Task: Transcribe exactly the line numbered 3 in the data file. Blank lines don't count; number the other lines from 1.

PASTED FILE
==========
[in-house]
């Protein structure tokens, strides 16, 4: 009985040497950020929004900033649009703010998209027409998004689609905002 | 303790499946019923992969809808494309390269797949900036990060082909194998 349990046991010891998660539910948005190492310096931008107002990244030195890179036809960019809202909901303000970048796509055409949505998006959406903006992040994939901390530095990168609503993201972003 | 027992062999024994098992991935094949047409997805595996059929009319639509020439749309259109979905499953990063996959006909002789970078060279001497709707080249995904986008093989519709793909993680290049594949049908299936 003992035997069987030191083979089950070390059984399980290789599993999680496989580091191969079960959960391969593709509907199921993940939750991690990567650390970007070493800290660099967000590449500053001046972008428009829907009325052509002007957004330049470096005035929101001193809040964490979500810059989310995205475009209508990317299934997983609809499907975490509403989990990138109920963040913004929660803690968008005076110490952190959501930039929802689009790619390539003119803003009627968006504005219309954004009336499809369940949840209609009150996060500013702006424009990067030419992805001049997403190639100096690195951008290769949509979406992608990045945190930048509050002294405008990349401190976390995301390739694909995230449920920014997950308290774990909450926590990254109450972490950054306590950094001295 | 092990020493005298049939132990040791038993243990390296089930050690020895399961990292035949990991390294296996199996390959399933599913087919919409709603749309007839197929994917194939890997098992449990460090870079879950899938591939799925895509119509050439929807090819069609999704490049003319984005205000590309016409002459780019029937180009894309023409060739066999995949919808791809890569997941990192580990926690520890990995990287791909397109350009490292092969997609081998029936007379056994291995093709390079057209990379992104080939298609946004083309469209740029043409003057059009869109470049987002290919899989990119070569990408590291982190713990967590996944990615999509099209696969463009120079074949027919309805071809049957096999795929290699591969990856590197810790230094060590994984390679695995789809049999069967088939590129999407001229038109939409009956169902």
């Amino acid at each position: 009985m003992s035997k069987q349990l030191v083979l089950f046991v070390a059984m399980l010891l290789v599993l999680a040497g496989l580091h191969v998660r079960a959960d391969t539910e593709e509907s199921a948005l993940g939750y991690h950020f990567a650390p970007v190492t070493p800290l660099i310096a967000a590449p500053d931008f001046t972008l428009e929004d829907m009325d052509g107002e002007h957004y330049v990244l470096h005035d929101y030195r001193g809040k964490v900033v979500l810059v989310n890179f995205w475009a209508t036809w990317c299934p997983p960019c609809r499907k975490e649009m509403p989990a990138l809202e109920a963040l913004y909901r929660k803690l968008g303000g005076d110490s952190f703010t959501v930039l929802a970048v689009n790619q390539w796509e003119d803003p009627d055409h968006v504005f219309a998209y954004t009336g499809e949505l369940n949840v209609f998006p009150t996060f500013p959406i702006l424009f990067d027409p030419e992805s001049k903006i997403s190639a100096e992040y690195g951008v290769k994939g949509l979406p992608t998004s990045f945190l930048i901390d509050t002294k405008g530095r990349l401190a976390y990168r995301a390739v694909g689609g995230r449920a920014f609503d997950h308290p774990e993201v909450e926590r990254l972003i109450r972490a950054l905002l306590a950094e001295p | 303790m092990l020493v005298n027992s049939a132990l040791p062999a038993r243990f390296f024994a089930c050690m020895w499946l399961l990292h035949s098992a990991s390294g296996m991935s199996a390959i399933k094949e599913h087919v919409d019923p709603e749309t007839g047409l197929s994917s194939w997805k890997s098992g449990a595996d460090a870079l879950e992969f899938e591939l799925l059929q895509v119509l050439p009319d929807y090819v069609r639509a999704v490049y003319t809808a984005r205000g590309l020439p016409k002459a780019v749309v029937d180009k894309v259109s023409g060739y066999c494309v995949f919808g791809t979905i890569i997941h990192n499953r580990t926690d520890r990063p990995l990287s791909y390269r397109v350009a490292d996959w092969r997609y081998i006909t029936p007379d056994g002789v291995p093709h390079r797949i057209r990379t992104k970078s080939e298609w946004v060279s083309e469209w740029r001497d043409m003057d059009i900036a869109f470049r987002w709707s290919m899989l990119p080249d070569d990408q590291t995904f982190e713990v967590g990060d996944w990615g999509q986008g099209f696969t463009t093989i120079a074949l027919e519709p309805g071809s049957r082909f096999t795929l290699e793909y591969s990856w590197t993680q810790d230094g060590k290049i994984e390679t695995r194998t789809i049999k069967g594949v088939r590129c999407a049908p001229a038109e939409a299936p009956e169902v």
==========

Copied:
């Amino acid at each position: 009985m003992s035997k069987q349990l030191v083979l089950f046991v070390a059984m399980l010891l290789v599993l999680a040497g496989l580091h191969v998660r079960a959960d391969t539910e593709e509907s199921a948005l993940g939750y991690h950020f990567a650390p970007v190492t070493p800290l660099i310096a967000a590449p500053d931008f001046t972008l428009e929004d829907m009325d052509g107002e002007h957004y330049v990244l470096h005035d929101y030195r001193g809040k964490v900033v979500l810059v989310n890179f995205w475009a209508t036809w990317c299934p997983p960019c609809r499907k975490e649009m509403p989990a990138l809202e109920a963040l913004y909901r929660k803690l968008g303000g005076d110490s952190f703010t959501v930039l929802a970048v689009n790619q390539w796509e003119d803003p009627d055409h968006v504005f219309a998209y954004t009336g499809e949505l369940n949840v209609f998006p009150t996060f500013p959406i702006l424009f990067d027409p030419e992805s001049k903006i997403s190639a100096e992040y690195g951008v290769k994939g949509l979406p992608t998004s990045f945190l930048i901390d509050t002294k405008g530095r990349l401190a976390y990168r995301a390739v694909g689609g995230r449920a920014f609503d997950h308290p774990e993201v909450e926590r990254l972003i109450r972490a950054l905002l306590a950094e001295p | 303790m092990l020493v005298n027992s049939a132990l040791p062999a038993r243990f390296f024994a089930c050690m020895w499946l399961l990292h035949s098992a990991s390294g296996m991935s199996a390959i399933k094949e599913h087919v919409d019923p709603e749309t007839g047409l197929s994917s194939w997805k890997s098992g449990a595996d460090a870079l879950e992969f899938e591939l799925l059929q895509v119509l050439p009319d929807y090819v069609r639509a999704v490049y003319t809808a984005r205000g590309l020439p016409k002459a780019v749309v029937d180009k894309v259109s023409g060739y066999c494309v995949f919808g791809t979905i890569i997941h990192n499953r580990t926690d520890r990063p990995l990287s791909y390269r397109v350009a490292d996959w092969r997609y081998i006909t029936p007379d056994g002789v291995p093709h390079r797949i057209r990379t992104k970078s080939e298609w946004v060279s083309e469209w740029r001497d043409m003057d059009i900036a869109f470049r987002w709707s290919m899989l990119p080249d070569d990408q590291t995904f982190e713990v967590g990060d996944w990615g999509q986008g099209f696969t463009t093989i120079a074949l027919e519709p309805g071809s049957r082909f096999t795929l290699e793909y591969s990856w590197t993680q810790d230094g060590k290049i994984e390679t695995r194998t789809i049999k069967g594949v088939r590129c999407a049908p001229a038109e939409a299936p009956e169902v």